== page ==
Read More

US Government reaches for data stored on foreign soil

By Cameron Abbott and Harry Crawford

A significant case for digital privacy is currently before the US Supreme Court, with the US Justice Department fighting it out against Microsoft in a bid to gain access to emails held on Microsoft’s servers in Dublin. The US Justice Department is seeking to use a search warrant to access the emails in Ireland in a drug trafficking case. If a precedent is set which allows the US government to access data stored on foreign soil, that could have a significant impact on privacy rights on a global scale.

Read More

Tech giants scramble as gigantic vulnerability revealed

By Cameron Abbott and Harry Crawford

In one of the largest cybersecurity scares in history, researchers revealed two CPU vulnerabilities for practically all computers manufactured in the last two decades which could allow hackers to gain access to stored data.

Read More

Update everything: Discovery of Wi-Fi flaw in connected devices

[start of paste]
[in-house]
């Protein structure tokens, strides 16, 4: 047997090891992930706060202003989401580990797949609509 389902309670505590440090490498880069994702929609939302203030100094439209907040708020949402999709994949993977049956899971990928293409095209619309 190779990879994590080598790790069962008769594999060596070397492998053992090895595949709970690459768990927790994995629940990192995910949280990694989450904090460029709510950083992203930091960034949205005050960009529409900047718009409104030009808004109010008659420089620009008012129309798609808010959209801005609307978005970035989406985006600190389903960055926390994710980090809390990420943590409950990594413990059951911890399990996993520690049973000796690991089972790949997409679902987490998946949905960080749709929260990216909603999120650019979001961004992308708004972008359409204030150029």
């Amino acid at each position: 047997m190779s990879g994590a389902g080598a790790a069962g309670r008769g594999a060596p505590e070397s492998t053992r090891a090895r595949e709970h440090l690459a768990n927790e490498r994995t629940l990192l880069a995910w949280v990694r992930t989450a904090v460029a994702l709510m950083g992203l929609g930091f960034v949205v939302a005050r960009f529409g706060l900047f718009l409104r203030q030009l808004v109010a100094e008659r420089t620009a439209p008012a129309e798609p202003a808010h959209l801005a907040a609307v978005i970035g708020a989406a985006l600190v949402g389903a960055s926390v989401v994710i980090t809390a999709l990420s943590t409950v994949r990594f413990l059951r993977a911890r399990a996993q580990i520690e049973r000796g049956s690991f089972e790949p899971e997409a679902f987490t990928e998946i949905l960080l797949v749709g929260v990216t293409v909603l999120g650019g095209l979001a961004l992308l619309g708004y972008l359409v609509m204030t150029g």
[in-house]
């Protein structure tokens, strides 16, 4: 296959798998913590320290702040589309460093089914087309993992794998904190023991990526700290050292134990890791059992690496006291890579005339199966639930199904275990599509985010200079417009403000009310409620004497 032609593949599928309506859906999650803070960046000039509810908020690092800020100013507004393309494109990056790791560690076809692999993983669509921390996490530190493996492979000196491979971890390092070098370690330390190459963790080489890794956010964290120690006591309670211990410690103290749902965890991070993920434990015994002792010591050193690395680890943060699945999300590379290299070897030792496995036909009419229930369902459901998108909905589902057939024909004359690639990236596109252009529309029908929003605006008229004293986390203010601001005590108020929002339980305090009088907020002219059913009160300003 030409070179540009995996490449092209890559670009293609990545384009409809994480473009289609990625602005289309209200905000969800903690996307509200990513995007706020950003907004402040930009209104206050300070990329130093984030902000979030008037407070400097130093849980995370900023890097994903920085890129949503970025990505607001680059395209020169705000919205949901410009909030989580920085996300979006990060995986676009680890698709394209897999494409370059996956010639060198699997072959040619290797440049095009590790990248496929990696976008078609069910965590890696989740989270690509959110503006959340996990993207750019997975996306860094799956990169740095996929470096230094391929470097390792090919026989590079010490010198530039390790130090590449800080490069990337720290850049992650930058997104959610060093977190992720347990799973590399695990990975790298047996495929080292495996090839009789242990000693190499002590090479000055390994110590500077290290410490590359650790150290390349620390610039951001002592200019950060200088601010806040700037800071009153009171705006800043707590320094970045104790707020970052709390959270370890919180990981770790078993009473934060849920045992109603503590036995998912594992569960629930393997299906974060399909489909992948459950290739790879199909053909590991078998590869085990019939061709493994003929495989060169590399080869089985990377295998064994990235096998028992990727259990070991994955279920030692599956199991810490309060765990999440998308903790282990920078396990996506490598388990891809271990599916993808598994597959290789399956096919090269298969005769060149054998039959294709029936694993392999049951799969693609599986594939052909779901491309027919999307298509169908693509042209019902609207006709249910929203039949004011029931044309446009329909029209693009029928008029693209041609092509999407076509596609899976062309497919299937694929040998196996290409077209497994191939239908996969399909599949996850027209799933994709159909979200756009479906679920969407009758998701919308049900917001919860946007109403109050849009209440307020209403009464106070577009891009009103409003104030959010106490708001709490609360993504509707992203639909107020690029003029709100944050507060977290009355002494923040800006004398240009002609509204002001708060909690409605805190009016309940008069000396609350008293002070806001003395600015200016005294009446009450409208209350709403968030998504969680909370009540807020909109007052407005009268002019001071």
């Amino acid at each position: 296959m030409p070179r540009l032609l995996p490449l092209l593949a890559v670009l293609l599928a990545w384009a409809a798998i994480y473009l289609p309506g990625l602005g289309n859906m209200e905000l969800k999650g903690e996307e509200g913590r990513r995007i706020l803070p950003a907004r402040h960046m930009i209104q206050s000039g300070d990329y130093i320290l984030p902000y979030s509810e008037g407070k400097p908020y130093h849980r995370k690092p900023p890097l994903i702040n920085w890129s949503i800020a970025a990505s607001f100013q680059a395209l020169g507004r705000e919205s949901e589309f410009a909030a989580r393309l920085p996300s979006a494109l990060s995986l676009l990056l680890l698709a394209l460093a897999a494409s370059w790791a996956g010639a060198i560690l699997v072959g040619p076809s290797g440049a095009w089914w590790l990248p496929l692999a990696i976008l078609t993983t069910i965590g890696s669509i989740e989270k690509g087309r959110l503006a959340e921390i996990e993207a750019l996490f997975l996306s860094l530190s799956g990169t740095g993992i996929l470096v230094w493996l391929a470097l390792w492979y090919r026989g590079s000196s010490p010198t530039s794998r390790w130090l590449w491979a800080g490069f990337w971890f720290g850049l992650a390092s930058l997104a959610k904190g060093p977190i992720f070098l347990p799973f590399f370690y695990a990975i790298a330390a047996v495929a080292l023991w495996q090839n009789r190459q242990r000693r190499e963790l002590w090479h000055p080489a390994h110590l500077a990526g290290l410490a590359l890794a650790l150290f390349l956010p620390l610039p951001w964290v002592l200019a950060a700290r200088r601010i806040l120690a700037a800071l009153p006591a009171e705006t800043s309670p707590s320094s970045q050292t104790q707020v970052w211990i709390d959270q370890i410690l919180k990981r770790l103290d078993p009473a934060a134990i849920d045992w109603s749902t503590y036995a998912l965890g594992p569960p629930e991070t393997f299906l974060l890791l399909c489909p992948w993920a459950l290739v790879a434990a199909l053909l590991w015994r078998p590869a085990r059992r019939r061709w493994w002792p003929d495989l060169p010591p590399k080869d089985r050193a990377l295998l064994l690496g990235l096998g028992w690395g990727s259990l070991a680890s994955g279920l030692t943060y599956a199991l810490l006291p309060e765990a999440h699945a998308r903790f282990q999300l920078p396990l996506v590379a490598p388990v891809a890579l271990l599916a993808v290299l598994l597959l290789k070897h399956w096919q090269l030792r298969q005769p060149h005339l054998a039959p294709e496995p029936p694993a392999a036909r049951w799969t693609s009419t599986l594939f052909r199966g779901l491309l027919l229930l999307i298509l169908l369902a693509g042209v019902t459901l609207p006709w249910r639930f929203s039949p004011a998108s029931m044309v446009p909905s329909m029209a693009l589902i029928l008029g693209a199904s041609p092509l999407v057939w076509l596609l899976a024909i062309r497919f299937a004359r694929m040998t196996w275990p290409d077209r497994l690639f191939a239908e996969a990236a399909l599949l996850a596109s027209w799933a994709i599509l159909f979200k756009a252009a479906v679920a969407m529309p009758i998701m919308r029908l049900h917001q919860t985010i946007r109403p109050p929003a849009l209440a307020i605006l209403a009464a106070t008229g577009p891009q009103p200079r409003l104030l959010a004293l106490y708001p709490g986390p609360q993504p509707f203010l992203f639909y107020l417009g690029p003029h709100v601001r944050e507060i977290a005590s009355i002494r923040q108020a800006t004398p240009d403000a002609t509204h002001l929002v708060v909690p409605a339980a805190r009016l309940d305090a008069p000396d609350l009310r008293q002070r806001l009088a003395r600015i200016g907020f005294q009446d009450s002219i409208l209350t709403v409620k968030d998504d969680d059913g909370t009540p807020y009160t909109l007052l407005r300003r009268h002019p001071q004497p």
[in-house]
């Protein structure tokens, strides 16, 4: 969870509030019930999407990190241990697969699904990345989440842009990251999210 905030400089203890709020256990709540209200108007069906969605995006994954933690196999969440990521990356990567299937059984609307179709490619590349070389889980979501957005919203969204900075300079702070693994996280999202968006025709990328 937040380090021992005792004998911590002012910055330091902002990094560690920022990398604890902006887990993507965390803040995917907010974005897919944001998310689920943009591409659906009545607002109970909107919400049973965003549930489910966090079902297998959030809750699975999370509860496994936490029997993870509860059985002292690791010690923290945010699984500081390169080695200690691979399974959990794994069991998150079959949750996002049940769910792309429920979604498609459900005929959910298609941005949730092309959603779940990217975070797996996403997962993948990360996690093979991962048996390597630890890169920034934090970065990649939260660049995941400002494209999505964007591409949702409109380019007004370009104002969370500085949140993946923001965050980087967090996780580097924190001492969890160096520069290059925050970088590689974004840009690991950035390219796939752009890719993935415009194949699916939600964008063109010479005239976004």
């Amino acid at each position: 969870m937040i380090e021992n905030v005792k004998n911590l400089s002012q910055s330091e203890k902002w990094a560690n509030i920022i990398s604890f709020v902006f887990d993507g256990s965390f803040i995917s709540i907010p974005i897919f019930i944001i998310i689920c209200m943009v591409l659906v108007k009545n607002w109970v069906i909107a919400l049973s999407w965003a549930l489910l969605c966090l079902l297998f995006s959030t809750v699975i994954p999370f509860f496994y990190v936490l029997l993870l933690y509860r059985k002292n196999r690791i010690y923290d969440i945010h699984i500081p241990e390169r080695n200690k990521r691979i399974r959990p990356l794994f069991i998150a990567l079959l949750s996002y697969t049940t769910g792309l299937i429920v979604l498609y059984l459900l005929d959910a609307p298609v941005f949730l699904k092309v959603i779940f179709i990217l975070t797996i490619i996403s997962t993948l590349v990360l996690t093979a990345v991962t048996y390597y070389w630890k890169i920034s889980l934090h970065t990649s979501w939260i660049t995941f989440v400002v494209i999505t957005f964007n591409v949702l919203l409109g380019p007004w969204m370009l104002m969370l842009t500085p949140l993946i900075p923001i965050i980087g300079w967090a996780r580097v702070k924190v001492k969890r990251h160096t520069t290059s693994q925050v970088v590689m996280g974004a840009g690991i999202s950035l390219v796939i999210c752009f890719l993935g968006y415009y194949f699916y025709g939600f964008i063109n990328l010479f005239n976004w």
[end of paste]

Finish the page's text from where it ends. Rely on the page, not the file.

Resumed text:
By Cameron Abbott, Rob Pulham and Olivia Coburn

A Belgian researcher has discovered a weakness in WPA-2, the security protocol used in the majority of routers and devices including computers, mobile phones and connected household appliances, to secure internet and wireless network connections.

The researcher, Mathy Vanhoef, has named the flaw KRACK, for Key Reinstallation Attack.

Any device that supports Wi-Fi is likely to be affected by KRACK, albeit devices will have different levels of vulnerability depending on their operating systems. Linux and Android are believed to be more susceptible than Windows and iOS, and devices running Android 6.0 are reportedly particularly vulnerable.

Read More

Have I been pwned?

By Cameron Abbott and Rebecca Murray

Information security blog {ride the lightning} has featured Troy Hunt’s “Have I been pwned” website which identifies whether your online account has ever been compromised in a data breach when you enter your account’s login ID.